Reading the news about developments in artificial intelligence (AI) on any given day can leave you feeling a sense of dread and dread. From the recent UN report on AI’s potential to harm human rights to the use of AI in spyware to hack into journalists’ phones, it may seem that the developers and makers of AI applications are in control of its powerful potential. have lost.
But these reports lose sight of the more effective and better-managed developments that support and optimize the real thing and the exchanges that happen every day between humans and AI. When AI is comprehensively approached for how it can optimize an entire system — including the people within that system — it has a greater chance of delivering meaningful impact.
The Global AI Agenda, a March 2020 MIT report, found that customer service was one of the top use cases for AI. 60 percent of executive respondents believe AI will play a role in 11 to 30 percent of their processes — a significant, but not necessarily dominant, influence on how most companies operate. The overall acceleration in digital adoption has likely changed these metrics after the pandemic, and the need to deploy digital and AI solutions is now imperative to be competitive.
Bots are a good place to start.
One of the fastest adoption areas for AI in the enterprise is chatbot applications. It is often a good place for companies to get started with AI and see fast results. Insider Intelligence predicts that by 2024, consumer retail spending on chatbots worldwide will reach $142 billion, up from just $2.8 billion in 2019.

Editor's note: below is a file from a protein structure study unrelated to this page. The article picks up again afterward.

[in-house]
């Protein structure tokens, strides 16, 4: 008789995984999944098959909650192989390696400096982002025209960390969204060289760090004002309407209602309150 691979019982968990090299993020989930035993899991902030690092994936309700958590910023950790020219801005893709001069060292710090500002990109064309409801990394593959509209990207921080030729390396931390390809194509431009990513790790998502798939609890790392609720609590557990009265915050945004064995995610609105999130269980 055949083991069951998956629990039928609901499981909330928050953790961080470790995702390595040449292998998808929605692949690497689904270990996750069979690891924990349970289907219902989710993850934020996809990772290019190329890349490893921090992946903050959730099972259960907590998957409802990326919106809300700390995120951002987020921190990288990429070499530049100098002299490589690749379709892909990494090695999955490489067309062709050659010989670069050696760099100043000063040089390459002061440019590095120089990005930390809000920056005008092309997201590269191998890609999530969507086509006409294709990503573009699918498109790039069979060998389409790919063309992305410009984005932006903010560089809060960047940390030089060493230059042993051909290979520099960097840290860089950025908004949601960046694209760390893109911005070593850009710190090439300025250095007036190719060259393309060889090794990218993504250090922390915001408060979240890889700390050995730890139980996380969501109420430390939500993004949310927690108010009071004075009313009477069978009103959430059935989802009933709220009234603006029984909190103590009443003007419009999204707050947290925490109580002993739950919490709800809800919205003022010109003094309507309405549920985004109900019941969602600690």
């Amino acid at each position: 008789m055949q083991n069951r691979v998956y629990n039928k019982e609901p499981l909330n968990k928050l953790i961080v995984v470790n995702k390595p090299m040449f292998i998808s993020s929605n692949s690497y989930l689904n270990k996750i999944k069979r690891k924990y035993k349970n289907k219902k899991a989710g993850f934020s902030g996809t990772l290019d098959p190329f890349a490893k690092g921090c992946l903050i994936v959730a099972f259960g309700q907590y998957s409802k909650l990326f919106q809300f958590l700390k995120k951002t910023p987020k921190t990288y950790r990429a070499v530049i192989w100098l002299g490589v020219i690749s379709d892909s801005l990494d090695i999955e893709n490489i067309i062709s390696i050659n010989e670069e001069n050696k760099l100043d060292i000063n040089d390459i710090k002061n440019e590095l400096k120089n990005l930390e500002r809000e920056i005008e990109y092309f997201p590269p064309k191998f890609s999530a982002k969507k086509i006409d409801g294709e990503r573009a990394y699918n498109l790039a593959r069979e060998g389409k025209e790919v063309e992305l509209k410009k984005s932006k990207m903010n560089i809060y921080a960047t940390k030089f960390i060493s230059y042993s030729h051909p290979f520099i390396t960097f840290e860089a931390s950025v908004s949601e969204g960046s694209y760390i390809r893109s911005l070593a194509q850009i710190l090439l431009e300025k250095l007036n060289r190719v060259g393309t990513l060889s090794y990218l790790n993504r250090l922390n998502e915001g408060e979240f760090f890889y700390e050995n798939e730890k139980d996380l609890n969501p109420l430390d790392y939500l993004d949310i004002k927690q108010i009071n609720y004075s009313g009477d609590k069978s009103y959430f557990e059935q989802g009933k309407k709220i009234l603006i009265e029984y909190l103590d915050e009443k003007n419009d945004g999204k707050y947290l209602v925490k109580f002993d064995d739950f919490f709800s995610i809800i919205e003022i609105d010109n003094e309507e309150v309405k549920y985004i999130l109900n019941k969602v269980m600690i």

In 2018, experts heralded the death of chatbots because, as text-based phone trees, they barely offered a personal or expert experience, and their impact was more of a frustration than a pathway to cost savings — and certainly not a mechanism for building brand loyalty. Today’s bots use the understanding of natural language to translate requests into intent and AI-based knowledge to converse more naturally. In addition to enabling better conversations, chatbots are the key to richer conversational intelligence. Sometimes the interactions are very simple at first glance, but they have a cascade effect that profoundly changes a series of customer experiences.
Research from my workplace, Genesys, shows that the use of chatbots, social media and mobile apps has more than doubled since 2017. What customers really want is instant access to someone (or something) who understands what they need. Good bots are personalized, they know who you are and understand how to respond accordingly, for example by leveraging a customer’s profile or switching to the right agent when needed. Self-service customer engagement is toward delivering that, but businesses need to partner with a partner that can deliver at scale.
For example, TechStyle, an online retailer, implemented AI to differentiate itself from the competition. With 5 million members, 6 million calls per year and 3 million chats per year, communication is at the heart of the business. By integrating AI, TechStyle saved $1.1 million in operating costs in its first year and achieved a score of 92 percent in its member satisfaction survey.